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I am new to go and trying to write an application that reads RPM files. The start of each block has a Magic char of [4]byte.

Here is my struct

type Lead struct {
  Magic        [4]byte
  Major, Minor byte
  Type         uint16
  Arch         uint16
  Name         string
  OS           uint16
  SigType      uint16
}

I am trying to do the following:

lead := Lead{}
lead.Magic = buffer[0:4]

I am searching online and not sure how to go from a slice to an array (without copying). I can always make the Magic []byte (or even uint64), but I was more curious on how would I go from type []byte to [4]byte if needed to?

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1  
There was a recent debate about whether it should be allowed to slice into an array. The results are inconclusive, something like what you want might be added in the future. Keep in mind that [4]byte is an object and not a pointer to an object. The only thing that might be possible is to assign to a pointer to an array. – FUZxxl Sep 29 '13 at 13:36
up vote 16 down vote accepted

The built in method copy will only copy a slice to a slice NOT a slice to an array.

You must trick copy into thinking the array is a slice

copy(varLead.Magic[:], someSlice[0:4])

Or use a for loop to do the copy:

for index, b := range someSlice {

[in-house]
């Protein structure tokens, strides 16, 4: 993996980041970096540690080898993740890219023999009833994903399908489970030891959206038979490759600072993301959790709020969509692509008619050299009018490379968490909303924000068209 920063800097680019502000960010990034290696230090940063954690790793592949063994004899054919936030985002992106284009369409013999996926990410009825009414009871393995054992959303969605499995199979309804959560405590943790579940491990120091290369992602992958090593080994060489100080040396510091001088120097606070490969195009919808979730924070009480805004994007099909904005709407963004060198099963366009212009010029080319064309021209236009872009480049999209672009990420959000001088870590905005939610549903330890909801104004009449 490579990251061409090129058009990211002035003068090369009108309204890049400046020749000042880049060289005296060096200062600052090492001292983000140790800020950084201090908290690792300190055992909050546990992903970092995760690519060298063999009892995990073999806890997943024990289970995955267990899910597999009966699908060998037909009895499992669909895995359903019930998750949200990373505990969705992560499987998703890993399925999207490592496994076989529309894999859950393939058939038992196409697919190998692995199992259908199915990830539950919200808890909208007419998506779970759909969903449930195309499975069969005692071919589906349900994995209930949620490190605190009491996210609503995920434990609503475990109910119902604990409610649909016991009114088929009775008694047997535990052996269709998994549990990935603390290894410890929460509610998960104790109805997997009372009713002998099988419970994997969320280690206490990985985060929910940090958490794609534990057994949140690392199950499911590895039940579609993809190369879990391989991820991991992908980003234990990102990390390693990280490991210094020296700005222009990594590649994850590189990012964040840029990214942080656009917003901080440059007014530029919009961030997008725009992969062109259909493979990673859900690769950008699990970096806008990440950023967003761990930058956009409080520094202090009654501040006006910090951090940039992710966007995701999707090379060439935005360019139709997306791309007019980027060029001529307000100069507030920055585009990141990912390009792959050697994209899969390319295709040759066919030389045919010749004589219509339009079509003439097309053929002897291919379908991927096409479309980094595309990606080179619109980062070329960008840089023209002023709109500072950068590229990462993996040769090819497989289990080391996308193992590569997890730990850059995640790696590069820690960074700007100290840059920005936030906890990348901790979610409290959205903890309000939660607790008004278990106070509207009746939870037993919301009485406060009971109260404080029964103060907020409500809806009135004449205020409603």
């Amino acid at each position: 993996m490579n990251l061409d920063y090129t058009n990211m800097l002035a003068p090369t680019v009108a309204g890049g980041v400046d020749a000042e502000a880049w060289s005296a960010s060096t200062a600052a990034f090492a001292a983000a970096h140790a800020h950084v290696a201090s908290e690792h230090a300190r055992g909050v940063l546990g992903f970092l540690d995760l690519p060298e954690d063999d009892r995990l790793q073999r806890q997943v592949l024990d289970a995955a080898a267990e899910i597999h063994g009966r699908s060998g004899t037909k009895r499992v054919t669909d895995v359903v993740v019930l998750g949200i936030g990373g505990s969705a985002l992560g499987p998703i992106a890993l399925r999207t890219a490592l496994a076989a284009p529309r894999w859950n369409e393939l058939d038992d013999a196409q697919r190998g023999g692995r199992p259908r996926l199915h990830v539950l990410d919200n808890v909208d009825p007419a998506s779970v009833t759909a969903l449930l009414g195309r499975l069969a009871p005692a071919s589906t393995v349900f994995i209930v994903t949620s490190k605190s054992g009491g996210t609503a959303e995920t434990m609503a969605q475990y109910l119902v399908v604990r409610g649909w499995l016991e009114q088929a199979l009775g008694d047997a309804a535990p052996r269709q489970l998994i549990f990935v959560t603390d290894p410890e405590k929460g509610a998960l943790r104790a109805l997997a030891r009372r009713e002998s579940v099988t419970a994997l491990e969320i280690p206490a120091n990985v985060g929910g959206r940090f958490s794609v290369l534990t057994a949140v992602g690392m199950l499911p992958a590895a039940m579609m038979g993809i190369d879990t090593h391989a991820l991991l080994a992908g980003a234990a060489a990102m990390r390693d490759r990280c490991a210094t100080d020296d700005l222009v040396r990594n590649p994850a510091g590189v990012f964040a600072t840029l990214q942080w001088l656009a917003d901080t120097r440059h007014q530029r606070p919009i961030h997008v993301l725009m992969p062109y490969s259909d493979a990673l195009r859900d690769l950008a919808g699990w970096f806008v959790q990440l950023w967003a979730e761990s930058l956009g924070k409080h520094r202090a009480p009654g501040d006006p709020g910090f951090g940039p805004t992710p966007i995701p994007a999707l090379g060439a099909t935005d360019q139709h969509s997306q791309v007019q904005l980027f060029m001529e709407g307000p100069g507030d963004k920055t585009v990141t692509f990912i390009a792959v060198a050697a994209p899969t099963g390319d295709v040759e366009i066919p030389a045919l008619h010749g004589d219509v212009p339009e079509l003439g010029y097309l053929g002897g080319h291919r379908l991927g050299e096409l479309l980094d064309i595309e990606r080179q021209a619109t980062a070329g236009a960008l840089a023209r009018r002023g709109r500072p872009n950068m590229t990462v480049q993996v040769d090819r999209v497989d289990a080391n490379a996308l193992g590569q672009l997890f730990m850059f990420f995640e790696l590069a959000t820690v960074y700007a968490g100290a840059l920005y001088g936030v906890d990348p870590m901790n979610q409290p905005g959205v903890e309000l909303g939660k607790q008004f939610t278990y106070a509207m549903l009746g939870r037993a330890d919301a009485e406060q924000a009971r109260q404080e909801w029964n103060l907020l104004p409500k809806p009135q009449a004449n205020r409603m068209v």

varLead.Magic[index] = b

}

Or do as zupa has done using literals. I have added onto their working example.

Go Playground

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1  
doing [0:3] will only copy the first 3 elements, not all four. as otherwise suggested, do [0:4] – galaktor Feb 24 '14 at 13:13
    
You could also use copy(varLead.Magic[:], someSlice[:]). This would copy all the content that fits into the array. – Pascal Dec 13 '14 at 19:44

You have allocated four bytes inside that struct and want to assign a value to that four byte section. There is no conceptual way to do that without copying.

Look at the copy built-in for how to do that.

share|improve this answer

Try this:

copy(lead.Magic[:], buf[0:4])
share|improve this answer

Don't. Slice itself is suffice for all purpose. Array in go lang should be regarded as the underlying structure of slice. In every single case, use only slice. You don't have to array yourself. You just do everything by slice syntax. Array is only for computer. In most cases, slice is better, clear in code. Even in other cases, slice still is sufficient to reflex your idea.

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In general slices may be preferred over arrays but there are places where arrays are appropriate and superior. Saying "In every single case, use only slice" is wrong. – Dave C May 27 '15 at 16:41
    
An example of where arrays are necessary: as a member of a struct that must be comparable (e.g. for using it as a map key). – Ben Butler-Cole Jun 17 '15 at 9:40

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